GUEST BLOG—Welcome Short Story Readers

By Mary Bird

Pioneers have always captured our imagination.

My grandparents left a comfortable home and community in southern Ontario to try their luck at 82 Mile House on the gold trail to Alaska. Though it was lucrative, the pioneers gave up the house. My grandmother felt too isolated in this male-dominated outpost. So home they came. There is an intriguing relic of this adventure. It is a roughly shaped ring, fashioned from a gold nugget. It was made by their Chinese cook. Now there’s a story. What would Alice make of it?

This young adventuring couple had become, by the time we were children, stern, prim and settled grandparents who bore no trace of earlier adventures. Their story “lost” almost.

Excavation of old family stories is an important element of Munro’s art. She invites us to get beneath the received stories we think we know.

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Encampment Among the Islands of Lake Huron

Munro Country is the Huron Tract a large wilderness parceled out to settlers from Ireland, Scotland and some from England. Another group of settlers were the United Empire Loyalists, refugees from the American Revolution.Promises were grand and delivery short. Settlers got a piece of land in return for clearing it. Clearing took much hard work and many years before the trees were cut down (with handsaws and axes) and hauled away by oxen, cabins built and food planted. The land was mostly forest, the dark old oak forests of southern Ontario. The land had been purchased from local native tribes. The waterways were the main transportation.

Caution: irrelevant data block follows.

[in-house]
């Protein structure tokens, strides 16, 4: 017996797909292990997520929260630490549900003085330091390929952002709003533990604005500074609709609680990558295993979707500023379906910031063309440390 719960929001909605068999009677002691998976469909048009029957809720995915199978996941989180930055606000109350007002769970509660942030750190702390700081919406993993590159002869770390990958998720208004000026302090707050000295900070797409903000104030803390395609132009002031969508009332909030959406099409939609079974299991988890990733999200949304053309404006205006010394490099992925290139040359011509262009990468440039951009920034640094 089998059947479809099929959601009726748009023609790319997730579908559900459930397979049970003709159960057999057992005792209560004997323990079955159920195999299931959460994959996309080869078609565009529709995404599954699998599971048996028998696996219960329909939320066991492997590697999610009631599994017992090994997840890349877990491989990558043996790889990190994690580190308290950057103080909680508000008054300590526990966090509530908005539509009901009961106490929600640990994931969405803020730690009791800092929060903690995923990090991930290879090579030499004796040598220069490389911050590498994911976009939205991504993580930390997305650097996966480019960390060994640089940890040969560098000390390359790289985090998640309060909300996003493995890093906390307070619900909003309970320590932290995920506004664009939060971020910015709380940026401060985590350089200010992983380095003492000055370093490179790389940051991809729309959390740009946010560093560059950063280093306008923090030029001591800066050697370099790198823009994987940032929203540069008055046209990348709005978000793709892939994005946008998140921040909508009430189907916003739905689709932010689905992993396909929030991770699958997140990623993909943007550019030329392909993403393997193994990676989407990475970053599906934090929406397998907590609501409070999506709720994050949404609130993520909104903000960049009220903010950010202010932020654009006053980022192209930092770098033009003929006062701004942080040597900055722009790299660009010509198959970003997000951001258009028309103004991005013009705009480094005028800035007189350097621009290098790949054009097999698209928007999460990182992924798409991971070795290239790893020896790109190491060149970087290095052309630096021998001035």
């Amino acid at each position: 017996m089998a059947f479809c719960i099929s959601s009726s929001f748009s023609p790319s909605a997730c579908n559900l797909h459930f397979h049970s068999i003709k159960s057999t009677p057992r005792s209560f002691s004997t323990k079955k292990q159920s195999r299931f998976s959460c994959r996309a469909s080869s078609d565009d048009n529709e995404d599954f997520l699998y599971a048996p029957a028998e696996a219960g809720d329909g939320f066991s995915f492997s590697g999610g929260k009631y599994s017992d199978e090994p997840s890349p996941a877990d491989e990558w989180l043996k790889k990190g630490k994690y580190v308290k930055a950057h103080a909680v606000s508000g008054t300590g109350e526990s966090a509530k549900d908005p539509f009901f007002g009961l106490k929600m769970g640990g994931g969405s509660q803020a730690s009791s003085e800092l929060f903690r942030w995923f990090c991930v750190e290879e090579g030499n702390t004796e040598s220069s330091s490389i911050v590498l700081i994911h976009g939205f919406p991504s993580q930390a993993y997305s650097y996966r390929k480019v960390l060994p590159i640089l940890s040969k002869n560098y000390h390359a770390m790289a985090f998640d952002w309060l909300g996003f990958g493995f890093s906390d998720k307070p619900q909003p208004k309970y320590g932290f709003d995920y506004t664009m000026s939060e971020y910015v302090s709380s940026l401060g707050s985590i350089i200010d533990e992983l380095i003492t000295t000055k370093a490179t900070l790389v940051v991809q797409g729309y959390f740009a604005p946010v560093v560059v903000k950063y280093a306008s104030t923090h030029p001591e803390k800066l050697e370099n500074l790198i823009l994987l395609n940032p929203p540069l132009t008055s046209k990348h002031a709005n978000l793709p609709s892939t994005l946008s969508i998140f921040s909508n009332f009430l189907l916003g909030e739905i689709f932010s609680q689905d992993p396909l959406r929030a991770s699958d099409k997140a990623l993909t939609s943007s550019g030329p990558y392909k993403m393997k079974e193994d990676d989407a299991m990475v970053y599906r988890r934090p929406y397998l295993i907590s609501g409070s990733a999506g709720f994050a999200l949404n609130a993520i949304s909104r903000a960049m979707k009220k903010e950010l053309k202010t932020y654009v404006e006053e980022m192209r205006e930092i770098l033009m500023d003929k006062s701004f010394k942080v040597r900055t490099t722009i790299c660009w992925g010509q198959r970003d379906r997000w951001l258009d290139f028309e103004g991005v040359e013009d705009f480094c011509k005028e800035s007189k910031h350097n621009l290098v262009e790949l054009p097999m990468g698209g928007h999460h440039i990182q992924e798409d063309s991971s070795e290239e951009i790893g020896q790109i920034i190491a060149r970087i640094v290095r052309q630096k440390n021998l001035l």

Goderich was the main entryway. Few roads had been cut through the woods. Most settlers came from extreme poverty, and the conditions they faced were also harsh. An early member of the generation of the Huron pioneers, Almeda, in Menesteseung, survives the deaths of all her family. She does not marry. She leads a genteel life in the village but does not escape the violence that reaches her doorstep. Her poems talk of flowers, but she sees “a raw countryside just wrenched from the forest.” She doesn’t flinch. She is not the typical pioneer woman, and yet she is impressive. The narrator provides explanations and surmises for the gaps and mysteries but eventually tosses the responsibility of the story to the reader.

The Huron County we will have a chance to see has been transformed. We will see it as Alice knew it, its towns and trails and festivals and the people who know her. And as we dive into her stories of Huron County and beyond, we’ll discover the art of a storyteller the Nobel committee chose to honor after a lifetime of writing.

Welcome everyone to Alice Munro’s fascinating world. I hope you can join us on Alice Munro: Master of the Contemporary Short Story. Pioneers have always captured our imagination.

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